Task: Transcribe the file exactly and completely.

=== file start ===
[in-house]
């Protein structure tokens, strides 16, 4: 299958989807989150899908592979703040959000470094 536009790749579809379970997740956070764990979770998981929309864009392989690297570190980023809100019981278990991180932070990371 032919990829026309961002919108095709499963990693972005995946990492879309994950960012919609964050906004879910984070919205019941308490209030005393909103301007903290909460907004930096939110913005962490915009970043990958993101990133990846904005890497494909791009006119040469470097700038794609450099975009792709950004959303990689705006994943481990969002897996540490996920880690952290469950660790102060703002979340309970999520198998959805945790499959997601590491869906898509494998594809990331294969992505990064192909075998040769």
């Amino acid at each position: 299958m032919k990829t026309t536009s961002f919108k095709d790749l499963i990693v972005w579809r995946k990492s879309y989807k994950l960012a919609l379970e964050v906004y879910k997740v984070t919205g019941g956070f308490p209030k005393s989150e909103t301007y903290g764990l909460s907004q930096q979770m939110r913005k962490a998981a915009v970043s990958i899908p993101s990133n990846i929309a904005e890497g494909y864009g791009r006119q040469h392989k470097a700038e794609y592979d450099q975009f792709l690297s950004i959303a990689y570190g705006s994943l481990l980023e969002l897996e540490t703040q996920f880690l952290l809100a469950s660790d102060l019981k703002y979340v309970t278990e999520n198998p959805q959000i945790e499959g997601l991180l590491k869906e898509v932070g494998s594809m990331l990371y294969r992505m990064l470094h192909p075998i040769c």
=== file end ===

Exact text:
[in-house]
């Protein structure tokens, strides 16, 4: 299958989807989150899908592979703040959000470094 536009790749579809379970997740956070764990979770998981929309864009392989690297570190980023809100019981278990991180932070990371 032919990829026309961002919108095709499963990693972005995946990492879309994950960012919609964050906004879910984070919205019941308490209030005393909103301007903290909460907004930096939110913005962490915009970043990958993101990133990846904005890497494909791009006119040469470097700038794609450099975009792709950004959303990689705006994943481990969002897996540490996920880690952290469950660790102060703002979340309970999520198998959805945790499959997601590491869906898509494998594809990331294969992505990064192909075998040769």
């Amino acid at each position: 299958m032919k990829t026309t536009s961002f919108k095709d790749l499963i990693v972005w579809r995946k990492s879309y989807k994950l960012a919609l379970e964050v906004y879910k997740v984070t919205g019941g956070f308490p209030k005393s989150e909103t301007y903290g764990l909460s907004q930096q979770m939110r913005k962490a998981a915009v970043s990958i899908p993101s990133n990846i929309a904005e890497g494909y864009g791009r006119q040469h392989k470097a700038e794609y592979d450099q975009f792709l690297s950004i959303a990689y570190g705006s994943l481990l980023e969002l897996e540490t703040q996920f880690l952290l809100a469950s660790d102060l019981k703002y979340v309970t278990e999520n198998p959805q959000i945790e499959g997601l991180l590491k869906e898509v932070g494998s594809m990331l990371y294969r992505m990064l470094h192909p075998i040769c």